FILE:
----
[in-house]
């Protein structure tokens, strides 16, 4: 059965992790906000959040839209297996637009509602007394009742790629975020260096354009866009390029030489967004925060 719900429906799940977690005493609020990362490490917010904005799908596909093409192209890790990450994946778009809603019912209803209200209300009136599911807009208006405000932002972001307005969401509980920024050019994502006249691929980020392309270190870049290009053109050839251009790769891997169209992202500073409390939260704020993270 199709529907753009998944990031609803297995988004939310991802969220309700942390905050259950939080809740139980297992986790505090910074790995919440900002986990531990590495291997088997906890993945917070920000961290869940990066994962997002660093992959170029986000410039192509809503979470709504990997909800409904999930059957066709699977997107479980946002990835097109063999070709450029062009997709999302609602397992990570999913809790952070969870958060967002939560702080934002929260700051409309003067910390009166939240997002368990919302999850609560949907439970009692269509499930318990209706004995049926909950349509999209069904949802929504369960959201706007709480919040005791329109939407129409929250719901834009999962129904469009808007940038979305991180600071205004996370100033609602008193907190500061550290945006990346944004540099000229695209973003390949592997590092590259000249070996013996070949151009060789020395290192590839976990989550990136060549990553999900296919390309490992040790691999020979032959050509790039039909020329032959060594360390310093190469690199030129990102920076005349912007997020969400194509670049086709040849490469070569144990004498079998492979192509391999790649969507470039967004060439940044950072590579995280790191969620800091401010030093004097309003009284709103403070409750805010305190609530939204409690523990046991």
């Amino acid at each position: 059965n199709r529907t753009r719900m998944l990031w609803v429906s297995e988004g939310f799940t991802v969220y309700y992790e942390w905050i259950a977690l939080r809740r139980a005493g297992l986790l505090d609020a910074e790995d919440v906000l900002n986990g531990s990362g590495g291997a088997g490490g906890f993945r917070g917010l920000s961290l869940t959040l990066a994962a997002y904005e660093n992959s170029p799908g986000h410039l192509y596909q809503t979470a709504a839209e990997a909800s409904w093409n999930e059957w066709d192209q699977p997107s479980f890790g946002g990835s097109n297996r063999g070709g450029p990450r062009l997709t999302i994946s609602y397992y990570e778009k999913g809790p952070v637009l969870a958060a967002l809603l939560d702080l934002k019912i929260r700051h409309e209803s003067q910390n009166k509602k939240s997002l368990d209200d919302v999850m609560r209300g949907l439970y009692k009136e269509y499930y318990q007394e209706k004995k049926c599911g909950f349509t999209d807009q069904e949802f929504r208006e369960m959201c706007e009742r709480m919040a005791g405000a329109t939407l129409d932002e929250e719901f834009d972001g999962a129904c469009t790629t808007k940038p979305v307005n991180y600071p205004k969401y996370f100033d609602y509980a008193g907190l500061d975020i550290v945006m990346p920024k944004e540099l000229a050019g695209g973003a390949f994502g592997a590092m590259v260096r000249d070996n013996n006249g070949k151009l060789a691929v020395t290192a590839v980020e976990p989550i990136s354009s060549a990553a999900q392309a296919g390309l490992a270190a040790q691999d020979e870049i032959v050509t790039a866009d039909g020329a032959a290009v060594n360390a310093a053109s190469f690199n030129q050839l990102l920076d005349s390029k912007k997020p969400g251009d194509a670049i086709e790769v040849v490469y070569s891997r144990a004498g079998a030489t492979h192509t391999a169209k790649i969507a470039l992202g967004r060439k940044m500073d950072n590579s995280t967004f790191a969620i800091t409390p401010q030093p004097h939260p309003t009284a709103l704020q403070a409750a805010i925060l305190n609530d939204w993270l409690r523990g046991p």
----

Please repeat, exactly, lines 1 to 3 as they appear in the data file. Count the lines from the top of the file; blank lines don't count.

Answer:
[in-house]
């Protein structure tokens, strides 16, 4: 059965992790906000959040839209297996637009509602007394009742790629975020260096354009866009390029030489967004925060 719900429906799940977690005493609020990362490490917010904005799908596909093409192209890790990450994946778009809603019912209803209200209300009136599911807009208006405000932002972001307005969401509980920024050019994502006249691929980020392309270190870049290009053109050839251009790769891997169209992202500073409390939260704020993270 199709529907753009998944990031609803297995988004939310991802969220309700942390905050259950939080809740139980297992986790505090910074790995919440900002986990531990590495291997088997906890993945917070920000961290869940990066994962997002660093992959170029986000410039192509809503979470709504990997909800409904999930059957066709699977997107479980946002990835097109063999070709450029062009997709999302609602397992990570999913809790952070969870958060967002939560702080934002929260700051409309003067910390009166939240997002368990919302999850609560949907439970009692269509499930318990209706004995049926909950349509999209069904949802929504369960959201706007709480919040005791329109939407129409929250719901834009999962129904469009808007940038979305991180600071205004996370100033609602008193907190500061550290945006990346944004540099000229695209973003390949592997590092590259000249070996013996070949151009060789020395290192590839976990989550990136060549990553999900296919390309490992040790691999020979032959050509790039039909020329032959060594360390310093190469690199030129990102920076005349912007997020969400194509670049086709040849490469070569144990004498079998492979192509391999790649969507470039967004060439940044950072590579995280790191969620800091401010030093004097309003009284709103403070409750805010305190609530939204409690523990046991």
């Amino acid at each position: 059965n199709r529907t753009r719900m998944l990031w609803v429906s297995e988004g939310f799940t991802v969220y309700y992790e942390w905050i259950a977690l939080r809740r139980a005493g297992l986790l505090d609020a910074e790995d919440v906000l900002n986990g531990s990362g590495g291997a088997g490490g906890f993945r917070g917010l920000s961290l869940t959040l990066a994962a997002y904005e660093n992959s170029p799908g986000h410039l192509y596909q809503t979470a709504a839209e990997a909800s409904w093409n999930e059957w066709d192209q699977p997107s479980f890790g946002g990835s097109n297996r063999g070709g450029p990450r062009l997709t999302i994946s609602y397992y990570e778009k999913g809790p952070v637009l969870a958060a967002l809603l939560d702080l934002k019912i929260r700051h409309e209803s003067q910390n009166k509602k939240s997002l368990d209200d919302v999850m609560r209300g949907l439970y009692k009136e269509y499930y318990q007394e209706k004995k049926c599911g909950f349509t999209d807009q069904e949802f929504r208006e369960m959201c706007e009742r709480m919040a005791g405000a329109t939407l129409d932002e929250e719901f834009d972001g999962a129904c469009t790629t808007k940038p979305v307005n991180y600071p205004k969401y996370f100033d609602y509980a008193g907190l500061d975020i550290v945006m990346p920024k944004e540099l000229a050019g695209g973003a390949f994502g592997a590092m590259v260096r000249d070996n013996n006249g070949k151009l060789a691929v020395t290192a590839v980020e976990p989550i990136s354009s060549a990553a999900q392309a296919g390309l490992a270190a040790q691999d020979e870049i032959v050509t790039a866009d039909g020329a032959a290009v060594n360390a310093a053109s190469f690199n030129q050839l990102l920076d005349s390029k912007k997020p969400g251009d194509a670049i086709e790769v040849v490469y070569s891997r144990a004498g079998a030489t492979h192509t391999a169209k790649i969507a470039l992202g967004r060439k940044m500073d950072n590579s995280t967004f790191a969620i800091t409390p401010q030093p004097h939260p309003t009284a709103l704020q403070a409750a805010i925060l305190n609530d939204w993270l409690r523990g046991p």